Monday, December 17, 2012

What Are the Different Types of Editing?

So, you've written a book and you've gone over it a thousand times. You've shown it to your friends and family and maybe they caught one or two typos, or suggested different wording here and there. But, is it good enough to submit to a publisher? Probably not. You need to give your work to a professional, so that they can bring the added polish you need to your manuscript.
I knew exactly what I had to do if I wanted my book to succeed. After talking to several members of The Word Guild and attending a Write! Canada conference I chose Word Alive Press to help me polish my book and get it into the hands of the public.
Yes, I went the self-publishing route again, however this time it wasn't just a matter of printing off a certain amount of books, now it would get distribution and promotion throughout Canada and into the United States. I wasn't on my own, the wonderful people at WAP worked with me, made suggestions and encouraged me as I made changes to my book.
The new book would have the same title, but a different cover. One that was more generic so that it would sell not just at Christmas, but at any time of the year. I also added more to the story, so that the book ended up with 100 extra pages than the original. Since I added more to the book I knew it once again needed a substantive edit. After finding someone suitable for that job I then sent everything to WAP (Word Alive Press) who did a copy edit.
Perhaps you are now wondering what the difference is between a copy edit and a substantive edit. How many different types of editing services are out there? The following may help you with your next project.
  • Developmental/Project Editing - a developmental editor assists the author as a writing coach by taking the rough draft of your manuscript from its initial concept and makes suggestions about content, organization, and presentation. A developmental editor will incorporate input from the author, reviewers and consultants. Plot and characterization will be analyzed and reworked if needed. Suggestions will be given for rewriting confusing and awkward areas to create better flow. Sentence structure, punctuation, grammar and spelling may also be considered. This type of editor is basically with you from the beginning, helping you to develop your manuscript.  You would probably have a developmental editor under contract with a publishing company. I don't know of any self-publishing companies who provide this type of editor.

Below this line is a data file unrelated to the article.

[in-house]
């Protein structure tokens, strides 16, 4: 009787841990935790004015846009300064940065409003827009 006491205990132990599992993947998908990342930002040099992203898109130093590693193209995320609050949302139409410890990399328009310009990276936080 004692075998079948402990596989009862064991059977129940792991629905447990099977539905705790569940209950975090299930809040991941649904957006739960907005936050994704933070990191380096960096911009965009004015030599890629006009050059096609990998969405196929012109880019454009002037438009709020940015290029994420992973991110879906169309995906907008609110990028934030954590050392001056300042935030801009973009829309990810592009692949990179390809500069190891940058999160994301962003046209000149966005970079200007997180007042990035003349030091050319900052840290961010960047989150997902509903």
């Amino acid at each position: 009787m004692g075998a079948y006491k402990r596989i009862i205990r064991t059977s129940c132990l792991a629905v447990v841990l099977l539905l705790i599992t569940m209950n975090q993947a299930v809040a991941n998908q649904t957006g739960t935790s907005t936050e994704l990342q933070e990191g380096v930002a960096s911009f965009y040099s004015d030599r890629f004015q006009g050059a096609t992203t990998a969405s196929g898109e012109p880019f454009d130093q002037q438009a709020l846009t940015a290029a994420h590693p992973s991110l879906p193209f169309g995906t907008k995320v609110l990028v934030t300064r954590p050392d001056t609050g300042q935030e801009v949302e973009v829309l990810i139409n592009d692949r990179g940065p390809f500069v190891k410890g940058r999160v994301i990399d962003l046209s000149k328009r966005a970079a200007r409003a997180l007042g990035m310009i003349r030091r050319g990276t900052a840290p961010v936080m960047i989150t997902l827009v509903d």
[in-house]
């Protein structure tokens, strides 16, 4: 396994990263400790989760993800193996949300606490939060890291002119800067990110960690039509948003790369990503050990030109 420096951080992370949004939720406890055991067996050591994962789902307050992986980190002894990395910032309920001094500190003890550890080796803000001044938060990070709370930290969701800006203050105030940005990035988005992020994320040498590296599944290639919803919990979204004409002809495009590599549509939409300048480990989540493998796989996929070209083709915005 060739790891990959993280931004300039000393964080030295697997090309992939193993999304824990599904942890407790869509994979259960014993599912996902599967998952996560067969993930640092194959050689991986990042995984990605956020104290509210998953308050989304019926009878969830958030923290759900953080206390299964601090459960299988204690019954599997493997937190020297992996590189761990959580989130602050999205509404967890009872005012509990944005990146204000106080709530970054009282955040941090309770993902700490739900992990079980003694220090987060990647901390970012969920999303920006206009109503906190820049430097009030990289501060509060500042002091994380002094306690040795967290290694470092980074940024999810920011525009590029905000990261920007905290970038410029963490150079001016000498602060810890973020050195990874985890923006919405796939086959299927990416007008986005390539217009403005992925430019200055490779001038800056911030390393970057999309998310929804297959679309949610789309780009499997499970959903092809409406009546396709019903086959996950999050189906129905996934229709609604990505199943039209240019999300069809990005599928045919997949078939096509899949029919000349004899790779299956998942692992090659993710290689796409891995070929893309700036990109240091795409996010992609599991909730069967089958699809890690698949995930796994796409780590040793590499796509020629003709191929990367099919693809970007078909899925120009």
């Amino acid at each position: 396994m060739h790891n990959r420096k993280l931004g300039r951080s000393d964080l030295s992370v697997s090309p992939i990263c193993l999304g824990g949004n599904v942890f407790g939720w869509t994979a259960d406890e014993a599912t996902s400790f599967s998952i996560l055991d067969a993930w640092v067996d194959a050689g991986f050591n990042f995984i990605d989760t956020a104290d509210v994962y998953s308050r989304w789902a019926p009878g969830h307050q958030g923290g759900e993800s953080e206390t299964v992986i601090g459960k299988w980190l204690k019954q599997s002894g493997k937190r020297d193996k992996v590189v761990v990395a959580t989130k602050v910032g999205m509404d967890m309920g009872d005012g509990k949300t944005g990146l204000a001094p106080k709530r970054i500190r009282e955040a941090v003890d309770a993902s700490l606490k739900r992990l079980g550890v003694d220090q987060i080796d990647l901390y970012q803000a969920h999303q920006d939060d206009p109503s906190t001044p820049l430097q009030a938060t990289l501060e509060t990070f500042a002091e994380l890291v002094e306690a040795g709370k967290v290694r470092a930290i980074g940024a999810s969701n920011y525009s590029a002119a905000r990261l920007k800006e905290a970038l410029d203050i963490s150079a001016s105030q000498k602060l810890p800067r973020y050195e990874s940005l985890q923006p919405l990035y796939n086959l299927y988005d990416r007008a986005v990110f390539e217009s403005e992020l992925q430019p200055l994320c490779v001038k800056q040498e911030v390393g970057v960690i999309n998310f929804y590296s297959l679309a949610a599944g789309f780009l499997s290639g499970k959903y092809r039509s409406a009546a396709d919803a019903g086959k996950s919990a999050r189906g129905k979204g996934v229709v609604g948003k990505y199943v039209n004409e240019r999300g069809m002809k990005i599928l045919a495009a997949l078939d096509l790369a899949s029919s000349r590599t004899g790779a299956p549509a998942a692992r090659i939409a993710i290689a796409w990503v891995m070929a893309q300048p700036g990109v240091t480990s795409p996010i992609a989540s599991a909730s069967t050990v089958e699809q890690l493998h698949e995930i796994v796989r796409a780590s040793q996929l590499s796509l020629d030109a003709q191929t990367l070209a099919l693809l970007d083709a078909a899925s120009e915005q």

• Substantive or Structural Editing - many times this type of edit may mean rewriting your entire manuscript! So, don't take it personally. I rewrote my manuscript at least 12 times. A substantive edit can involve marking errors in punctuation, grammar and spelling, editorial comments on style, structure, content and flow. It will involve reorganizing sections and paragraphs for better flow of content. Heavy editing will check URL links,  captions, references, foot notes, quotes, bibliography,etc. to make sure permission has been granted to use copyrighted material. It will check your formatting, page numbers, index, table of contents, etc., to make sure everything is where it should be. This is where you have to let go of your book and trust your editor because many times they will want to change something that you don't want changed. You need to keep in mind that they are trying to present you with a clean manuscript, so trusting your editor is important.
  •  Copy-Editing - A copy editor will check for grammar, style and punctuation. They will also make sure your work is complete and consistent. Usually, a copy-editor works on a manuscript that has already been heavily edited. Formatting styles, such as headlines in bold, are checked for consistency as well.
  • Proofreading - is not done by your mother after you have written your manuscript! Proofreading is done after your MS has already been heavily edited by a professional. Although many people use the terms interchangeably, editing and proofreading are two different stages of the revision process. Both demand close and careful reading, but they focus on different aspects of the writing and employ different techniques. Basically, copy editors get involved in the book production process at an earlier stage than proofreaders. Typically, once a book has been commissioned, a copy editor will work with the author to bring it up to a publishable standard. The proofreader comes in once the typesetter has set the book. Their job is to read the typeset 'proofs' and mark up any errors they find. Unlike the copy editor, the proofreader is not concerned with improving the text, and it is not their role to make stylistic changes. Their job is simply to look for clear mistakes (typos, omissions, etc.) and ensure that they do not make it into the finished book.
One more word on editing - just because someone hangs out a sign and says they "do editing" does not make them an editor. Editors - good ones, will have had special training and should be certified. If they aren't certified and can't show you the proof that they are, just say "thanks, but no thanks" and be on your way. The same goes for proofreaders. You may love to read and might catch the occasional error in a novel here and there, but that doesn't make you a proofreader. Again, they have training and are certified as well. Investigate your editor/proofreader before you place your work in their hands. You'll be glad you did!

Until next time!

1 comment:

Peter Black said...

Thanks Laura, for providing this helpful overview of editing types.
Since there's a measure of overlap, I need this kind of help in distinguishing one kind from the other from time to time.

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